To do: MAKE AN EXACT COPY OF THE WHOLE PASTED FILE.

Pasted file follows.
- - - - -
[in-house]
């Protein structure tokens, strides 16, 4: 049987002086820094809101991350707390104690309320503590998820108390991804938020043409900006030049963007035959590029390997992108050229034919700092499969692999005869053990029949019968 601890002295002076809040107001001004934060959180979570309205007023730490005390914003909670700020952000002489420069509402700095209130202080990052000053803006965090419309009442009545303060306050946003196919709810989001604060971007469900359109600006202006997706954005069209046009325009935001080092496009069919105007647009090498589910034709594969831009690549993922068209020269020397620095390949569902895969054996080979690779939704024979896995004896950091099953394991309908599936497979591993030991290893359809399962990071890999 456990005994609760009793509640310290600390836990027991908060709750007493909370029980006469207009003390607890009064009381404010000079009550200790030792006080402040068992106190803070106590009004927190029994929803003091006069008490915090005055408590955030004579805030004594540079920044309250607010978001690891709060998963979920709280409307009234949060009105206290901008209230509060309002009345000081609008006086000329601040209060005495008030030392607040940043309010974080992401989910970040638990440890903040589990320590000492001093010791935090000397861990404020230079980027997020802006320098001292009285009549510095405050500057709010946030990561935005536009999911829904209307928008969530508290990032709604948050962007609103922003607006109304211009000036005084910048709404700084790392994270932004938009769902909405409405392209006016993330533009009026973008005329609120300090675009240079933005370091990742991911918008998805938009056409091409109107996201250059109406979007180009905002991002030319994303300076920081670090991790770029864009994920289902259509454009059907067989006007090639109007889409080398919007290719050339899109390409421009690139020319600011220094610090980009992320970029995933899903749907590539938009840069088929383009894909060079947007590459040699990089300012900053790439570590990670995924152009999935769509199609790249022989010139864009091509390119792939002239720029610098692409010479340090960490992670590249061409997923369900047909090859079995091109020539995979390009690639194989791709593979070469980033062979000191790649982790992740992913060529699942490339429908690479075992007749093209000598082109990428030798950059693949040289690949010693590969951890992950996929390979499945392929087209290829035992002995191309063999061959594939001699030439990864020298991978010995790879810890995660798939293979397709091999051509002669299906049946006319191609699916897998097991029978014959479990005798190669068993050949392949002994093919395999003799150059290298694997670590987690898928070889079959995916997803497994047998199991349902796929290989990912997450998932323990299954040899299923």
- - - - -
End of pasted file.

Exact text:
[in-house]
């Protein structure tokens, strides 16, 4: 049987002086820094809101991350707390104690309320503590998820108390991804938020043409900006030049963007035959590029390997992108050229034919700092499969692999005869053990029949019968 601890002295002076809040107001001004934060959180979570309205007023730490005390914003909670700020952000002489420069509402700095209130202080990052000053803006965090419309009442009545303060306050946003196919709810989001604060971007469900359109600006202006997706954005069209046009325009935001080092496009069919105007647009090498589910034709594969831009690549993922068209020269020397620095390949569902895969054996080979690779939704024979896995004896950091099953394991309908599936497979591993030991290893359809399962990071890999 456990005994609760009793509640310290600390836990027991908060709750007493909370029980006469207009003390607890009064009381404010000079009550200790030792006080402040068992106190803070106590009004927190029994929803003091006069008490915090005055408590955030004579805030004594540079920044309250607010978001690891709060998963979920709280409307009234949060009105206290901008209230509060309002009345000081609008006086000329601040209060005495008030030392607040940043309010974080992401989910970040638990440890903040589990320590000492001093010791935090000397861990404020230079980027997020802006320098001292009285009549510095405050500057709010946030990561935005536009999911829904209307928008969530508290990032709604948050962007609103922003607006109304211009000036005084910048709404700084790392994270932004938009769902909405409405392209006016993330533009009026973008005329609120300090675009240079933005370091990742991911918008998805938009056409091409109107996201250059109406979007180009905002991002030319994303300076920081670090991790770029864009994920289902259509454009059907067989006007090639109007889409080398919007290719050339899109390409421009690139020319600011220094610090980009992320970029995933899903749907590539938009840069088929383009894909060079947007590459040699990089300012900053790439570590990670995924152009999935769509199609790249022989010139864009091509390119792939002239720029610098692409010479340090960490992670590249061409997923369900047909090859079995091109020539995979390009690639194989791709593979070469980033062979000191790649982790992740992913060529699942490339429908690479075992007749093209000598082109990428030798950059693949040289690949010693590969951890992950996929390979499945392929087209290829035992002995191309063999061959594939001699030439990864020298991978010995790879810890995660798939293979397709091999051509002669299906049946006319191609699916897998097991029978014959479990005798190669068993050949392949002994093919395999003799150059290298694997670590987690898928070889079959995916997803497994047998199991349902796929290989990912997450998932323990299954040899299923």